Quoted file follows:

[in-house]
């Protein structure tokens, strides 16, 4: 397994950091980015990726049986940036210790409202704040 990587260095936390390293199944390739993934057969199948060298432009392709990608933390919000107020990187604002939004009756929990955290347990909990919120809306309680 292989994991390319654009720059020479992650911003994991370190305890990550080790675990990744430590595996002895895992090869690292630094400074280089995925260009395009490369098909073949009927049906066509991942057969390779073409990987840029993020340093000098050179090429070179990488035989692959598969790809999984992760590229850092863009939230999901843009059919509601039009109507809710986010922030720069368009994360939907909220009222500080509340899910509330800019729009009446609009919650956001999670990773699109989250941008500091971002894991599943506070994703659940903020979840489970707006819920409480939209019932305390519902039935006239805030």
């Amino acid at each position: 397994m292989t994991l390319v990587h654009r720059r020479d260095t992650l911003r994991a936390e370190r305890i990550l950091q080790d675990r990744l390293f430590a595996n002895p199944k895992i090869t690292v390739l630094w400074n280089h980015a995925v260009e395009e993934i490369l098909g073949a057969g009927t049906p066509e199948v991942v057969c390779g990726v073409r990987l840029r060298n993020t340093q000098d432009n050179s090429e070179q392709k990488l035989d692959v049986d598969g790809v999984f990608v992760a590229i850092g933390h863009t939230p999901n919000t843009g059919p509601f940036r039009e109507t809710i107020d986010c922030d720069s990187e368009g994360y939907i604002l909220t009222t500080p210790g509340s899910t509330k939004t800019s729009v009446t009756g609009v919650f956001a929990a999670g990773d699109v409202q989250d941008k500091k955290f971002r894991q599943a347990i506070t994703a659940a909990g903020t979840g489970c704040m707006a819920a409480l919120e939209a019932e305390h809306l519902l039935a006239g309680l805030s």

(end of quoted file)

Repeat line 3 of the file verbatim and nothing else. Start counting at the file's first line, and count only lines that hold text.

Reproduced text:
């Amino acid at each position: 397994m292989t994991l390319v990587h654009r720059r020479d260095t992650l911003r994991a936390e370190r305890i990550l950091q080790d675990r990744l390293f430590a595996n002895p199944k895992i090869t690292v390739l630094w400074n280089h980015a995925v260009e395009e993934i490369l098909g073949a057969g009927t049906p066509e199948v991942v057969c390779g990726v073409r990987l840029r060298n993020t340093q000098d432009n050179s090429e070179q392709k990488l035989d692959v049986d598969g790809v999984f990608v992760a590229i850092g933390h863009t939230p999901n919000t843009g059919p509601f940036r039009e109507t809710i107020d986010c922030d720069s990187e368009g994360y939907i604002l909220t009222t500080p210790g509340s899910t509330k939004t800019s729009v009446t009756g609009v919650f956001a929990a999670g990773d699109v409202q989250d941008k500091k955290f971002r894991q599943a347990i506070t994703a659940a909990g903020t979840g489970c704040m707006a819920a409480l919120e939209a019932e305390h809306l519902l039935a006239g309680l805030s």